I wanted to try new things and embraced danger, hoping I would come to some critical moment when all ideas about myself would be suspended and I might see the truth of my being, the real meaning of my existence. I wondered what would happen, if I honestly thought I would die. Would my whole life flash in front of my eyes? Would I discover some big truth about myself, about life? Would I see God? The afterlife? In New Zealand, I went bodyboarding on white water. It wasn’t long before I went under. There was the intense noise of the water, and I was pulled down, sinking deeper and deeper. I held my breath and kept going down. Time just expanded. I waited for something to happen, but nothing happened. I was running out of breath. Still nothing. Inside me, there was silence. Peace. Someone pulled me out. I went under again. Still nothing. In the end, I decided I had to go back to the spiritual searching—the journey continues.
That’s it really: following impulses, responding to life’s—sometimes extremely painful—nudges has changed everything for me. Along the journey, I’ve met so many soul sisters and brothers, people there to support the soul’s journey, to discover and to realize the Self. It’s like a big family. That’s what I’ve been discovering throughout my life. We have this illusion of being isolated and imagine we have to be ego-driven and competitive, but we are, in fact, all connected, loving in essence and destined to thrive through synergy and cooperation. The whole point of this life is to allow our spirit to advance, to express and to share. We do this through our work, relationships, families, through our creativity and little things—the way a meal was prepared, or the way we dressed one day… Those special gifts each one of us is blessed with are felt inside, but they become actualised when they are shared with others.
Your self-expression is your gift to the world. Your self-actualization comes as a happy coincidence. Through the process of giving, you are also realizing your Self. Today, many people spend most of their time working hard at a job they don’t enjoy much—or at all—as a means of making money, so that they can do things they enjoy when they’re on holiday. What if our economy was such that we can spend our time doing something we love, and this something is enough to sustain us? What if what you’re really good at, your talents, are actually worth something to others?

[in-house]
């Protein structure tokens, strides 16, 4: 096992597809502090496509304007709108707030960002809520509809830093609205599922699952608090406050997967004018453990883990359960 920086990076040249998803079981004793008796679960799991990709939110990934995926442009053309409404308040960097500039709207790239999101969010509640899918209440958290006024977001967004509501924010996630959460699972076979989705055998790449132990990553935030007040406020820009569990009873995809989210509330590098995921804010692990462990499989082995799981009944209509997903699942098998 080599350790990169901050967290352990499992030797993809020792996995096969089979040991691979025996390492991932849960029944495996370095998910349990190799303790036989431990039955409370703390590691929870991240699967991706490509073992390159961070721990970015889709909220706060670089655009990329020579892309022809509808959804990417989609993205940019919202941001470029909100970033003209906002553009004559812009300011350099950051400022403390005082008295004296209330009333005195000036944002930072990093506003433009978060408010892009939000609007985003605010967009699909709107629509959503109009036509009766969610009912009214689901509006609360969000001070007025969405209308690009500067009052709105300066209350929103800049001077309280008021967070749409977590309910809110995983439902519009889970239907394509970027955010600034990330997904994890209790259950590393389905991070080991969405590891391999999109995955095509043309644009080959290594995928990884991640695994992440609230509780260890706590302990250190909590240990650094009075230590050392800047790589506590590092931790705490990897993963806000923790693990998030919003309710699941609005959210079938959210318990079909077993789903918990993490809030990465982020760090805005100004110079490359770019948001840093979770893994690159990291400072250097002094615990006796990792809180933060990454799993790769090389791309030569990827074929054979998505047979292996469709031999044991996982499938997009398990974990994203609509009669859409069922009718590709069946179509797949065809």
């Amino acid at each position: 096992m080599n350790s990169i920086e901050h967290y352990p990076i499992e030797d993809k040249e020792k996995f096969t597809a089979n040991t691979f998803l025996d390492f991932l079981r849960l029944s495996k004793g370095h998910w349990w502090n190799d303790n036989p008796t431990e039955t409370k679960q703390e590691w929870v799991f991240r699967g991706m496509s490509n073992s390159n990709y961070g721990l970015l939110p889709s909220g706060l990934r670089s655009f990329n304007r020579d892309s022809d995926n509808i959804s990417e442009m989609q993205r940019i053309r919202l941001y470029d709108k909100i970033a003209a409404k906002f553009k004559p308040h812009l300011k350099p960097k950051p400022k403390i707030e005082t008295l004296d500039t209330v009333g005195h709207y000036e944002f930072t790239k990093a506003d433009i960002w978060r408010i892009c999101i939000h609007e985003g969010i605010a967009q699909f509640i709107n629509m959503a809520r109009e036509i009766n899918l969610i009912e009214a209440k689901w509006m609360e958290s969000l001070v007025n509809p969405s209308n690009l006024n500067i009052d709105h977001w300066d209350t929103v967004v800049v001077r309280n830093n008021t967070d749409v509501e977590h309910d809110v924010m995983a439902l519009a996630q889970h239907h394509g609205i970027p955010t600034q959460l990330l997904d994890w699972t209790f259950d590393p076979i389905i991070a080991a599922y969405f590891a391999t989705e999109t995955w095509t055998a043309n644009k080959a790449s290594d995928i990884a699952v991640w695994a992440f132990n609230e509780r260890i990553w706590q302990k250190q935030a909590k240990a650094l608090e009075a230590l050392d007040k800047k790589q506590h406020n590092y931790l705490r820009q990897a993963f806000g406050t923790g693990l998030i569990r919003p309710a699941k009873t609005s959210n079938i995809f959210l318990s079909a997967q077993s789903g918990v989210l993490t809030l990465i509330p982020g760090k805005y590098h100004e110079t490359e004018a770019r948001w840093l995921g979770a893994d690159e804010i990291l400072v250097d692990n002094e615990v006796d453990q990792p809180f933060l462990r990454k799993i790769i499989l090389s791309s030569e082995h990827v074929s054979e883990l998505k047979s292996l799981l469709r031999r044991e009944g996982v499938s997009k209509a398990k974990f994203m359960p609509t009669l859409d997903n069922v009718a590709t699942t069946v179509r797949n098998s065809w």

I see that young people today are very aware and creative, and I’m filled with hope. I believe that if we really want to make something happen, if we really make use of our creative gifts, it’s going to work out. Or we wouldn’t have been given those gifts in the first place! I think we are evolving, and the next step is a more conscious expression of humanity as a collective entity. It’s happening more and more. This is what my work is about: connecting you back with your Self, your soul, and with others on that same level. I help you to make co-creative partnerships based on acceptance and recognition of your individual uniqueness and purpose. You’re given permission to dream again and receive support to pursue these dreams. It is your dreams that will inspire you, light you up, give you meaning and move you forward in life with a smile on your face. Trust that it is OK to do that. It’s OK to enjoy yourself. It’s OK to express yourself. You don’t have to do what anybody else requires or expects of you. Be yourself, open your heart, find the aspiration, the creative impulse within and follow that. Inside you, you will discover immense love and joy, and remember your essential benevolence. We all share the same essence and a desire to do good and be happy. So, make that connection in your heart, connect with others, with soul mates, and see what happens. Maybe you’ll embark on a project together, maybe you’ll find a romantic partner, maybe you’ll connect deeply with someone and never see that person again, but isn’t a single, magical moment of soul connection something to treasure in this great city we live in?
Elena Angel, founder of The Ultimate Connection.
Join Elena’s online class The Journey of Self-Discovery here.